Entrance exam reform doomed by failure to listen to test-takers, schools

After many twists and turns in pursuit of a noble ideal, attempts to reform the university entrance exam system have floundered, unable to reconcile certain practical problems.

Education, Culture, Sports, Science and Technology Minister Koichi Hagiuda has officially announced that plans have been dropped for the introduction of open-ended questions and private-sector English tests on the Common Test for University Admissions. The decision was finalized based on proposals from an expert panel, which said the change would make it difficult to score the tests fairly and to resolve economic disparities among test-takers.

Open-ended questions and private-sector tests were to be two pillars of the common test that replaced the conventional National Center University Entrance Examination. However, at the end of 2019, about a year prior to the start of the common test, the Education, Culture, Sports, Science and Technology Ministry was forced to postpone their introduction due to growing criticism from test-takers and high schools that it was too hasty.

In light of these developments, it is only natural that the ministry decided to officially drop the plan. Once again it must thoroughly reflect on its responsibility for causing a setback in entrance exam reform and creating confusion among test-takers, high schools and universities.

In 2013, the government’s Education Rebuilding Implementation Council advocated a shift away from entrance exams that overemphasize knowledge and use single-point increments, in a bid to develop human resources capable of responding to changes in society. After discussions by the Central Council for Education and other bodies, the government decided to make the 2020 academic year the first year of the reform.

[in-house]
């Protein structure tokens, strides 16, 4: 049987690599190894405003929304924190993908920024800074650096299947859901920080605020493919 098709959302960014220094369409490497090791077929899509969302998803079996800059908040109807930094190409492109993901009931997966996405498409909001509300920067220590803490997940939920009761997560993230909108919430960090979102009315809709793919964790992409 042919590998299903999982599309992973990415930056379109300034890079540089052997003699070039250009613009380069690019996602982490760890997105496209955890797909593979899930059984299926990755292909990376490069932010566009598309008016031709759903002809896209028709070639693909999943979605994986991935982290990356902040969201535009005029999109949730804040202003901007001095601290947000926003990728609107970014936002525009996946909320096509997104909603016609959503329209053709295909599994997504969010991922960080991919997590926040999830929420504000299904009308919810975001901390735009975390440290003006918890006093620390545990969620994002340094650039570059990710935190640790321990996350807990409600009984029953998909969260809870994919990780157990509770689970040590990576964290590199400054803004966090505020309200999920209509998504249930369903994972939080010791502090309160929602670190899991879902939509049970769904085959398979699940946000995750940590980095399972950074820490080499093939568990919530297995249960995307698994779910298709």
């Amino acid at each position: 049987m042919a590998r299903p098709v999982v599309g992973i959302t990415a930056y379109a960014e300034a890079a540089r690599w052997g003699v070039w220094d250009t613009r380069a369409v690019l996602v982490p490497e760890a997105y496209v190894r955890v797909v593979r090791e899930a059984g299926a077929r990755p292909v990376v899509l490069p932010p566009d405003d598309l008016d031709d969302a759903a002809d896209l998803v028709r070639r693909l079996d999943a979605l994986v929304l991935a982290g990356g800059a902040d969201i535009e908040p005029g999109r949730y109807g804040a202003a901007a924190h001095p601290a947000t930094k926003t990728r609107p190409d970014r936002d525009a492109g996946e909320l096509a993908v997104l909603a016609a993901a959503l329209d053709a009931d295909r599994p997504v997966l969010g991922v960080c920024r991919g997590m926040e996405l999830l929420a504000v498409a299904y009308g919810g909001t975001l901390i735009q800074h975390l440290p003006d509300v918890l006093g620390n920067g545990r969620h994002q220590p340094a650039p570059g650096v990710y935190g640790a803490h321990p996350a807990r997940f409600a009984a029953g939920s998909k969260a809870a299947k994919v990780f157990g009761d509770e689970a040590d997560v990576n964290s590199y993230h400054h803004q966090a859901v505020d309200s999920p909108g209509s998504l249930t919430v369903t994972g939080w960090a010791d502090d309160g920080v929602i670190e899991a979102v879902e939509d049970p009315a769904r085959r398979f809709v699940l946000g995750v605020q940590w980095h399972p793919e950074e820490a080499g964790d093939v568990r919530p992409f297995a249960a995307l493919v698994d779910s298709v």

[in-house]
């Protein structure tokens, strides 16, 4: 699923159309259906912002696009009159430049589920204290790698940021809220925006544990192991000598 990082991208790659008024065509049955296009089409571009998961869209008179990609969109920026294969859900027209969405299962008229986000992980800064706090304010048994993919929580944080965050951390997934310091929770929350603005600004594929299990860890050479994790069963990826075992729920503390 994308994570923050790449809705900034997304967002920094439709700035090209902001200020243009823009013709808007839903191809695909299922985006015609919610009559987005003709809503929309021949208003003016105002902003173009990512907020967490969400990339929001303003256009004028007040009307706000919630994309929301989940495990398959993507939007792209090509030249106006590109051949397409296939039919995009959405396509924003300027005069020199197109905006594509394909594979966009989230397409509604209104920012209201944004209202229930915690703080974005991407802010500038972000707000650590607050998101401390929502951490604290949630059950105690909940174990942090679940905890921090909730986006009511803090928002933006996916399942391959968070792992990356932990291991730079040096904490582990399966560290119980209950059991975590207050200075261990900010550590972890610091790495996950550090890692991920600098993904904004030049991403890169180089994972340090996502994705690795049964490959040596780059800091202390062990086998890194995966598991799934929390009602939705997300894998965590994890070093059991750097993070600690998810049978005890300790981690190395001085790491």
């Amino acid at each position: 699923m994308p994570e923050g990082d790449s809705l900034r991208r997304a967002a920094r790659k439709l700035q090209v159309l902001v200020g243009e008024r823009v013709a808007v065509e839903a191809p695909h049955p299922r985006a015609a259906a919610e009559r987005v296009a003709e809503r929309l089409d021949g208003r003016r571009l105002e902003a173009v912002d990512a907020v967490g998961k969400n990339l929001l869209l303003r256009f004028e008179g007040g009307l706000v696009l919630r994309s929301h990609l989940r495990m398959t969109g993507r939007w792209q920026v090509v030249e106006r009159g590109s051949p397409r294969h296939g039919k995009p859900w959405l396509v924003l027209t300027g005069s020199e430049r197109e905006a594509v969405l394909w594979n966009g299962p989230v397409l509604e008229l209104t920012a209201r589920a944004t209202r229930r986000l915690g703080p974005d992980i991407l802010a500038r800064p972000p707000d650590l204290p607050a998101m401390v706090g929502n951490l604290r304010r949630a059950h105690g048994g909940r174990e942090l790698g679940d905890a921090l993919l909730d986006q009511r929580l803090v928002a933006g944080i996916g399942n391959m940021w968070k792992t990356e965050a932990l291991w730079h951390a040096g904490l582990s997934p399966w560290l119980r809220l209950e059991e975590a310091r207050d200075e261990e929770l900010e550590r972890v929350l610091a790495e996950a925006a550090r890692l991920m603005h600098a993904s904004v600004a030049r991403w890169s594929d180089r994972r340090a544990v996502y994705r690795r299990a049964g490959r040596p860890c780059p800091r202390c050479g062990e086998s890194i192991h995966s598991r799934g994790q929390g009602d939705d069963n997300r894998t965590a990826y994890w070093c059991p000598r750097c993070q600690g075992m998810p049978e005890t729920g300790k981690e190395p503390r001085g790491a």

Many educators would agree on the importance of assessing students’ abilities to think deeply and express themselves in open-ended questions and gauging their English reading, writing, listening and speaking skills in a balanced manner.

In order to adopt this new method for the common test, however, which nearly 500,000 test-takers will take annually, it was necessary to solve the difficult problem of how to ensure fairness. The ministry must have known that from the beginning.

By putting priority on achieving reform by the deadline, the ministry may have lost sight of who the reform was meant for. If it had heeded the voices of test-takers, high schools and universities, it could have altered course much earlier.

By changing the way entrance exams are conducted, the ministry apparently aimed to promote educational reforms at high schools and universities, but it should have proceeded with reform in an integrated manner. Entrance exam reform alone cannot necessarily solve the problems of high schools and universities all at once.

There is no denying that there are many problems in the university entrance exam system. The comprehensive entrance exams, formerly known as AO (admissions office) entrance exams, evaluate examinees through essays and interviews, but this system has been criticized for not taking academic aptitude into consideration.

The ministry plans to subsidize universities that are trying to reform their entrance exams in a bid to promote reform of exams conducted individually by each university.

In compiling its latest proposals, the expert panel asked high school students and teachers, among other related parties, for their opinions and conducted a survey among universities. It is hoped that these opinions will be reflected in future reform.

— The original Japanese article appeared in The Yomiuri Shimbun on Aug. 2, 2021.